The Democrats have won control of the House in the US midterm Congressional elections, but the Republicans have retained control of the Senate.
At stake in Tuesday's midterm Congressional elections in the United States were all 435 seats in the House of Representatives. Each party needed 218 seats to control the House. Thirty-five seats were up for election in the 100 seat Senate, with 51 the number needed for a majority. Republicans hold 42 seats that are not up for election, the Democrats 23. Thirty-six states were voting for governors.
We shall update the numbers as they come in (unless otherwise noted, all information is from AP):
House of Representatives
435 seats up for election, with 218 seats needed for a majority.
Democrats - 227 : Republicans - 198
Thirty-five seats up for election, with 51 needed for a majority. The number in brackets is the total held by each party, including seats not up for re-election.
Democrats - 46* (46) : Republicans - 51 (51)
*includes 2 Independents
Democrats - 23 : Republicans - 25
Latest news (with the newest item at the top):
- According to estimates by The New York Times, approximately 114 million votes were cast in US House races in 2018. That's compared to 83 million in 2014.
- The Associated Press, which is considered authoritative, reports that the Democrats have secured the 218 seats needed to gain control of the US House, gaining the power to investigate Trump and shape the country's legislative agenda.
- Colorado Democrat Jared Polis is elected as the first openly gay US governor - US media projections
- Voters in Minnesota and Michigan on Tuesday elected the first two Muslim women to serve in the US Congress, a former refugee who fled Somalia's civil war and a Detroit-born Palestinian-American. The victories by the two Democrats, Ilhan Omar and Rashida Tlaib, came on an election night when members of multiple minority groups had a chance to score electoral firsts.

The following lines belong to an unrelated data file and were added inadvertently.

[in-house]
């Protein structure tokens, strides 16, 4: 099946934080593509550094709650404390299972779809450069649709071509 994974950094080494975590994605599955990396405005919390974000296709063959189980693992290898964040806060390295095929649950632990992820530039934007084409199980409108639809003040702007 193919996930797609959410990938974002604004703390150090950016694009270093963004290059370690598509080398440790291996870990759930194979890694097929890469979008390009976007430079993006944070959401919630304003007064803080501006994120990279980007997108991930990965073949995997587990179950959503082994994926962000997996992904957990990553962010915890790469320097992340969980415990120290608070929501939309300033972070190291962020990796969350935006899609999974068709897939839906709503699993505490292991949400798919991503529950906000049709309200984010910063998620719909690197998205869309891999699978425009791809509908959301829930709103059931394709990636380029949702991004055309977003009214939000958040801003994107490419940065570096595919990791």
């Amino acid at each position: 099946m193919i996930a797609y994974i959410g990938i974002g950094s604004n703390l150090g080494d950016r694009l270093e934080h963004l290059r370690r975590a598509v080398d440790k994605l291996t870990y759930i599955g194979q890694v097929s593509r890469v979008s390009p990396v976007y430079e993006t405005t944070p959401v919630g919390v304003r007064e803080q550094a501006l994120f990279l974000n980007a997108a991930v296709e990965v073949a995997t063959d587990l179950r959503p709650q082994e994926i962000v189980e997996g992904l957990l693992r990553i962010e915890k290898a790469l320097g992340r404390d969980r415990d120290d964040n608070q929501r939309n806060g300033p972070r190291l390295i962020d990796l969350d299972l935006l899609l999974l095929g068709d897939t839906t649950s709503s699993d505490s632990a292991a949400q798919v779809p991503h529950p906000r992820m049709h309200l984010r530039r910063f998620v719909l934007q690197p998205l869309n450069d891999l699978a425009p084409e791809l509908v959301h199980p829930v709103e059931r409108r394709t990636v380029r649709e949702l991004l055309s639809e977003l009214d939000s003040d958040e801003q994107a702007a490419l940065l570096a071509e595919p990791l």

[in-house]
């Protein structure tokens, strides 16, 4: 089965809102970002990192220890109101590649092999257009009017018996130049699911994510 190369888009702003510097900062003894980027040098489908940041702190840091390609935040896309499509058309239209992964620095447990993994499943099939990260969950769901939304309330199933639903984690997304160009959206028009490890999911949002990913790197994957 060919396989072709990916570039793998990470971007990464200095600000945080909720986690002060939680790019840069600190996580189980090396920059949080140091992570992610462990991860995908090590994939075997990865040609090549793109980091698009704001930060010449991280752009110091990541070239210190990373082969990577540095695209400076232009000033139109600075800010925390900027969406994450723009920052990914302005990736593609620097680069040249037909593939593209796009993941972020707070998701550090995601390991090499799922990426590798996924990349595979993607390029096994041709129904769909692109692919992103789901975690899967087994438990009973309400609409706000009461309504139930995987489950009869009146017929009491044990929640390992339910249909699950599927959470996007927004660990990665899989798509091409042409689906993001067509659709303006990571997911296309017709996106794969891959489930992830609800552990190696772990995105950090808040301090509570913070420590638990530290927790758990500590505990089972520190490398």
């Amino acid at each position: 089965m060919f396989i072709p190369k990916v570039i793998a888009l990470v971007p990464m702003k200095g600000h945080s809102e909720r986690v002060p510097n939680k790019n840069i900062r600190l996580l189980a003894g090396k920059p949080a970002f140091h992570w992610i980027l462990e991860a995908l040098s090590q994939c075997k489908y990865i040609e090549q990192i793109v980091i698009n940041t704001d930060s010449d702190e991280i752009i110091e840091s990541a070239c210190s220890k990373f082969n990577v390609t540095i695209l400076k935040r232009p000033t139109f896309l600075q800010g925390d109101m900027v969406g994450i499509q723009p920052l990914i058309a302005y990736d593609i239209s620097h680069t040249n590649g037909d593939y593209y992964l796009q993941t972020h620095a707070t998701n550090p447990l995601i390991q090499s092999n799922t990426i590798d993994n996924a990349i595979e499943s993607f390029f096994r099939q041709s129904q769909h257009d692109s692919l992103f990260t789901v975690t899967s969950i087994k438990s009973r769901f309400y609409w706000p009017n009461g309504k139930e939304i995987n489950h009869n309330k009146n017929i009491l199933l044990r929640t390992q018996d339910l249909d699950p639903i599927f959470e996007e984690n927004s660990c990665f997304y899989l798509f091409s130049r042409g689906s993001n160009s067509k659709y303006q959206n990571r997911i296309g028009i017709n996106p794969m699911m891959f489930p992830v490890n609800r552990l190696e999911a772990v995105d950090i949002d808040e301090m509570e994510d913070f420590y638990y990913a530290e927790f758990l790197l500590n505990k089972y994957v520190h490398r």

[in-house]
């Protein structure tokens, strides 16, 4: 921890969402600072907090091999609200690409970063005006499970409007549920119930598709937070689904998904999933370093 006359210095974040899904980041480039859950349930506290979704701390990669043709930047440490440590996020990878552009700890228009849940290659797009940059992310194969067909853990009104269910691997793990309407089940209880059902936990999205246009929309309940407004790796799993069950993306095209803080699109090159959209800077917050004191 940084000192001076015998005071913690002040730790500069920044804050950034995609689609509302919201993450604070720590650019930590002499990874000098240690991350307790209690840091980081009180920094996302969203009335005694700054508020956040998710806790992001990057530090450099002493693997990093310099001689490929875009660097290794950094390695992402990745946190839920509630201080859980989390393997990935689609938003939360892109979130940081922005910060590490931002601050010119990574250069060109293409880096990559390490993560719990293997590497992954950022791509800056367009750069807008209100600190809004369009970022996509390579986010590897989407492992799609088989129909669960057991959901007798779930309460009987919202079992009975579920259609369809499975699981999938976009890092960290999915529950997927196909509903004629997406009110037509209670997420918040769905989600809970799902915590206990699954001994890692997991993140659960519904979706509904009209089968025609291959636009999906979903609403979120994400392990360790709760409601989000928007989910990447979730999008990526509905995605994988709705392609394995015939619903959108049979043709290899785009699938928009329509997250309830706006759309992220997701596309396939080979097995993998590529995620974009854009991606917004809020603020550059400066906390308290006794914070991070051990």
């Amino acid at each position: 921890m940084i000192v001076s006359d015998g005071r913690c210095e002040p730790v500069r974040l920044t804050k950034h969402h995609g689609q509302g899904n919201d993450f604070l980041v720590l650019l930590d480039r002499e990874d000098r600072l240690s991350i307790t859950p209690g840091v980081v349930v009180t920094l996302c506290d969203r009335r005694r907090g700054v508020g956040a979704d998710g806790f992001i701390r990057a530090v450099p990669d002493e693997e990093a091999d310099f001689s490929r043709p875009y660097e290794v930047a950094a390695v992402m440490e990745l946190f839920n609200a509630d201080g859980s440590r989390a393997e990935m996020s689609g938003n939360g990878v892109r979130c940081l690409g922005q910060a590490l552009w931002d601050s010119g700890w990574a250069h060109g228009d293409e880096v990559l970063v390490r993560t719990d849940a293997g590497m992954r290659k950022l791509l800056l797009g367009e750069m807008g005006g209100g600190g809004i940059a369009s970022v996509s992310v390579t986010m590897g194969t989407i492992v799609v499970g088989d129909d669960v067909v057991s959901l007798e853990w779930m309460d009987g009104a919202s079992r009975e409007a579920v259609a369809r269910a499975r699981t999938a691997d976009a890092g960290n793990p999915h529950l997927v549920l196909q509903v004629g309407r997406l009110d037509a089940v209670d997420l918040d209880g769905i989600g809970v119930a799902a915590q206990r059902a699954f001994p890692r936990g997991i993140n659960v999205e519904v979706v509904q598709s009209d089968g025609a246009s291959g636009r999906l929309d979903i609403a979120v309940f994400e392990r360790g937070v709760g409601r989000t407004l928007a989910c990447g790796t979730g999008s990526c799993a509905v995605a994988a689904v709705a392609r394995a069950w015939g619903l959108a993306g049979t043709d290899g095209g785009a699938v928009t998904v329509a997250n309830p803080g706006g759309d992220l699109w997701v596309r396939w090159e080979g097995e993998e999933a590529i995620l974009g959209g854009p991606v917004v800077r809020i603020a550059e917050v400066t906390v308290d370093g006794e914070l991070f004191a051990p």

- The election will put a record number of women in the US House; biggest gains are among Democrats.
- President Donald Trump called Tuesday's midterm congressional elections a "tremendous success," despite his Republican Party losing control of the House of Representatives. The Republicans retained control of the Senate.
- Democrats take control of the US House of Representatives in the Congressional midterms - US media
- Republican challenger Josh Hawley defeats Democratic incumbent Claire McCaskill in their race for a US Senate seat in Missouri - Fox News
- Democrat Andrew Gillum concedes to Republican Ron Desantis in Florida's gubernatorial election
- Republicans retain control of the Senate - US media
- Republicans are likely to retain control of the Senate, after Mike Braun (R) defeated the Democrat incumbent, Joe Donnelly, in Indiana.
- Palestinian-American Rashida Tlaib becomes the first Muslim US congresswoman, elected on the Democratic ticket for Michigan's District 13 in the House election.
- AP is calling Virginia District 10 for Jennifer Wexton (D), the second House seat to flip. The incumbent was Barbara Comstock (R). Wexton is a Democratic lawyer and state senator.
- AP is calling Florida District 27 for Donna Shalala (D), making it the first called race to flip in these Congressional midterms. The traditionally Republican district has tilted more toward Democrats in recent years. Donna Shalala served in President Bill Clinton’s cabinet and was president of the University of Miami.
- AP projects that Bernie Sanders (Independent) of Vermont will be re-elected to the US Senate.
- AP has called the first result of the House election, projecting that Harold Rogers (R) will defeat Kenneth Stepp (D).